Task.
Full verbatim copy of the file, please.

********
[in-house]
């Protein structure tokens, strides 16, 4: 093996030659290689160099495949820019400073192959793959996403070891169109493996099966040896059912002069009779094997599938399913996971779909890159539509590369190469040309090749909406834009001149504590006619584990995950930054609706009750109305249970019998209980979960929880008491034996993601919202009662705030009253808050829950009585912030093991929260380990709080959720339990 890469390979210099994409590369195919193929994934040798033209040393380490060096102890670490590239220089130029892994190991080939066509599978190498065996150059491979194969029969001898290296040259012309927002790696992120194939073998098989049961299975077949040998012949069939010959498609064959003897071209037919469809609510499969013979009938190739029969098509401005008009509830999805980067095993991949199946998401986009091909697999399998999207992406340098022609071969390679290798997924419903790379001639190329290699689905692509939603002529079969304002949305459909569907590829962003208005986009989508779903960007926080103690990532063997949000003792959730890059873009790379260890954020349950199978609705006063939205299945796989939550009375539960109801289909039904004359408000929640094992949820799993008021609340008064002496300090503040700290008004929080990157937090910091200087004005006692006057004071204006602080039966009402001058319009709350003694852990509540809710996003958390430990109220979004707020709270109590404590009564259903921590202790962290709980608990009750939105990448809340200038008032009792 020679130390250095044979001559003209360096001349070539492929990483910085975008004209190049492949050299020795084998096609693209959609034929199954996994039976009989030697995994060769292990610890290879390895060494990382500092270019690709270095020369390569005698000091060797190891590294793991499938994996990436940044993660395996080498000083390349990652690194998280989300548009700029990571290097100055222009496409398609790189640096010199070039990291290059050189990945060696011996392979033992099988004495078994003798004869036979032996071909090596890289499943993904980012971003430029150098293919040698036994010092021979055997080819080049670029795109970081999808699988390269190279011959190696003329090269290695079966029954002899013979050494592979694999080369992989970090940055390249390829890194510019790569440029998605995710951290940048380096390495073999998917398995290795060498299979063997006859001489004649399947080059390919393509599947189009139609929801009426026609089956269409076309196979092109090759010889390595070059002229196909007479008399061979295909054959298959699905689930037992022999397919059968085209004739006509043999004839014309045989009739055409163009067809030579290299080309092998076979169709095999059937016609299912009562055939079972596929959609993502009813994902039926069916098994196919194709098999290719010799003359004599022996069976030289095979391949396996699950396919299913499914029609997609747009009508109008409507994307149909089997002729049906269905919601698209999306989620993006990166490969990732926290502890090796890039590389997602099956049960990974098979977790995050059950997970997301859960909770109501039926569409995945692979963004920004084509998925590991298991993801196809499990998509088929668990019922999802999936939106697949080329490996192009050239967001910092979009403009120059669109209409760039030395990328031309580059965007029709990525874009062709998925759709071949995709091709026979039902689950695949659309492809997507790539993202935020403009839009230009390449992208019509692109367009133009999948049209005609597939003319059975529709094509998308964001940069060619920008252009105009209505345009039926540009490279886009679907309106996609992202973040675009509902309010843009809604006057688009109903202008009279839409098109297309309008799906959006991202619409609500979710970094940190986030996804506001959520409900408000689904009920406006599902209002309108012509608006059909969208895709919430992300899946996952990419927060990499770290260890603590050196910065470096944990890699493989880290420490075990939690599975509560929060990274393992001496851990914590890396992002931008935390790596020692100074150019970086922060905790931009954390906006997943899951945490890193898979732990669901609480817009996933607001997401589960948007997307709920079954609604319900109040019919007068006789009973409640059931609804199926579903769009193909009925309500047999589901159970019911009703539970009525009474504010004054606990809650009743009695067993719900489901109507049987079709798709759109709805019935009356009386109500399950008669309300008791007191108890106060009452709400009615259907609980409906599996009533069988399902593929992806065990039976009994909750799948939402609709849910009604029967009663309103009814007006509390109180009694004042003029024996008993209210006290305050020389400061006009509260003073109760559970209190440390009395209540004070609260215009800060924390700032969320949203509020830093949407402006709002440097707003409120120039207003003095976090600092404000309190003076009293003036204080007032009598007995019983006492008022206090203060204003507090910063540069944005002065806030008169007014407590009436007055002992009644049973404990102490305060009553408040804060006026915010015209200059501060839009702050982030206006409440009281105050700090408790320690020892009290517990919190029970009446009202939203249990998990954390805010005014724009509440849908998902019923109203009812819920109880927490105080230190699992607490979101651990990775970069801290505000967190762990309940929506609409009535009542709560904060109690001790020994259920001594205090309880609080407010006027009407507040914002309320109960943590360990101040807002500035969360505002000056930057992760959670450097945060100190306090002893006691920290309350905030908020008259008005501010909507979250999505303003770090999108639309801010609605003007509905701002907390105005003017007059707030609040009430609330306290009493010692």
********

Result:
[in-house]
């Protein structure tokens, strides 16, 4: 093996030659290689160099495949820019400073192959793959996403070891169109493996099966040896059912002069009779094997599938399913996971779909890159539509590369190469040309090749909406834009001149504590006619584990995950930054609706009750109305249970019998209980979960929880008491034996993601919202009662705030009253808050829950009585912030093991929260380990709080959720339990 890469390979210099994409590369195919193929994934040798033209040393380490060096102890670490590239220089130029892994190991080939066509599978190498065996150059491979194969029969001898290296040259012309927002790696992120194939073998098989049961299975077949040998012949069939010959498609064959003897071209037919469809609510499969013979009938190739029969098509401005008009509830999805980067095993991949199946998401986009091909697999399998999207992406340098022609071969390679290798997924419903790379001639190329290699689905692509939603002529079969304002949305459909569907590829962003208005986009989508779903960007926080103690990532063997949000003792959730890059873009790379260890954020349950199978609705006063939205299945796989939550009375539960109801289909039904004359408000929640094992949820799993008021609340008064002496300090503040700290008004929080990157937090910091200087004005006692006057004071204006602080039966009402001058319009709350003694852990509540809710996003958390430990109220979004707020709270109590404590009564259903921590202790962290709980608990009750939105990448809340200038008032009792 020679130390250095044979001559003209360096001349070539492929990483910085975008004209190049492949050299020795084998096609693209959609034929199954996994039976009989030697995994060769292990610890290879390895060494990382500092270019690709270095020369390569005698000091060797190891590294793991499938994996990436940044993660395996080498000083390349990652690194998280989300548009700029990571290097100055222009496409398609790189640096010199070039990291290059050189990945060696011996392979033992099988004495078994003798004869036979032996071909090596890289499943993904980012971003430029150098293919040698036994010092021979055997080819080049670029795109970081999808699988390269190279011959190696003329090269290695079966029954002899013979050494592979694999080369992989970090940055390249390829890194510019790569440029998605995710951290940048380096390495073999998917398995290795060498299979063997006859001489004649399947080059390919393509599947189009139609929801009426026609089956269409076309196979092109090759010889390595070059002229196909007479008399061979295909054959298959699905689930037992022999397919059968085209004739006509043999004839014309045989009739055409163009067809030579290299080309092998076979169709095999059937016609299912009562055939079972596929959609993502009813994902039926069916098994196919194709098999290719010799003359004599022996069976030289095979391949396996699950396919299913499914029609997609747009009508109008409507994307149909089997002729049906269905919601698209999306989620993006990166490969990732926290502890090796890039590389997602099956049960990974098979977790995050059950997970997301859960909770109501039926569409995945692979963004920004084509998925590991298991993801196809499990998509088929668990019922999802999936939106697949080329490996192009050239967001910092979009403009120059669109209409760039030395990328031309580059965007029709990525874009062709998925759709071949995709091709026979039902689950695949659309492809997507790539993202935020403009839009230009390449992208019509692109367009133009999948049209005609597939003319059975529709094509998308964001940069060619920008252009105009209505345009039926540009490279886009679907309106996609992202973040675009509902309010843009809604006057688009109903202008009279839409098109297309309008799906959006991202619409609500979710970094940190986030996804506001959520409900408000689904009920406006599902209002309108012509608006059909969208895709919430992300899946996952990419927060990499770290260890603590050196910065470096944990890699493989880290420490075990939690599975509560929060990274393992001496851990914590890396992002931008935390790596020692100074150019970086922060905790931009954390906006997943899951945490890193898979732990669901609480817009996933607001997401589960948007997307709920079954609604319900109040019919007068006789009973409640059931609804199926579903769009193909009925309500047999589901159970019911009703539970009525009474504010004054606990809650009743009695067993719900489901109507049987079709798709759109709805019935009356009386109500399950008669309300008791007191108890106060009452709400009615259907609980409906599996009533069988399902593929992806065990039976009994909750799948939402609709849910009604029967009663309103009814007006509390109180009694004042003029024996008993209210006290305050020389400061006009509260003073109760559970209190440390009395209540004070609260215009800060924390700032969320949203509020830093949407402006709002440097707003409120120039207003003095976090600092404000309190003076009293003036204080007032009598007995019983006492008022206090203060204003507090910063540069944005002065806030008169007014407590009436007055002992009644049973404990102490305060009553408040804060006026915010015209200059501060839009702050982030206006409440009281105050700090408790320690020892009290517990919190029970009446009202939203249990998990954390805010005014724009509440849908998902019923109203009812819920109880927490105080230190699992607490979101651990990775970069801290505000967190762990309940929506609409009535009542709560904060109690001790020994259920001594205090309880609080407010006027009407507040914002309320109960943590360990101040807002500035969360505002000056930057992760959670450097945060100190306090002893006691920290309350905030908020008259008005501010909507979250999505303003770090999108639309801010609605003007509905701002907390105005003017007059707030609040009430609330306290009493010692």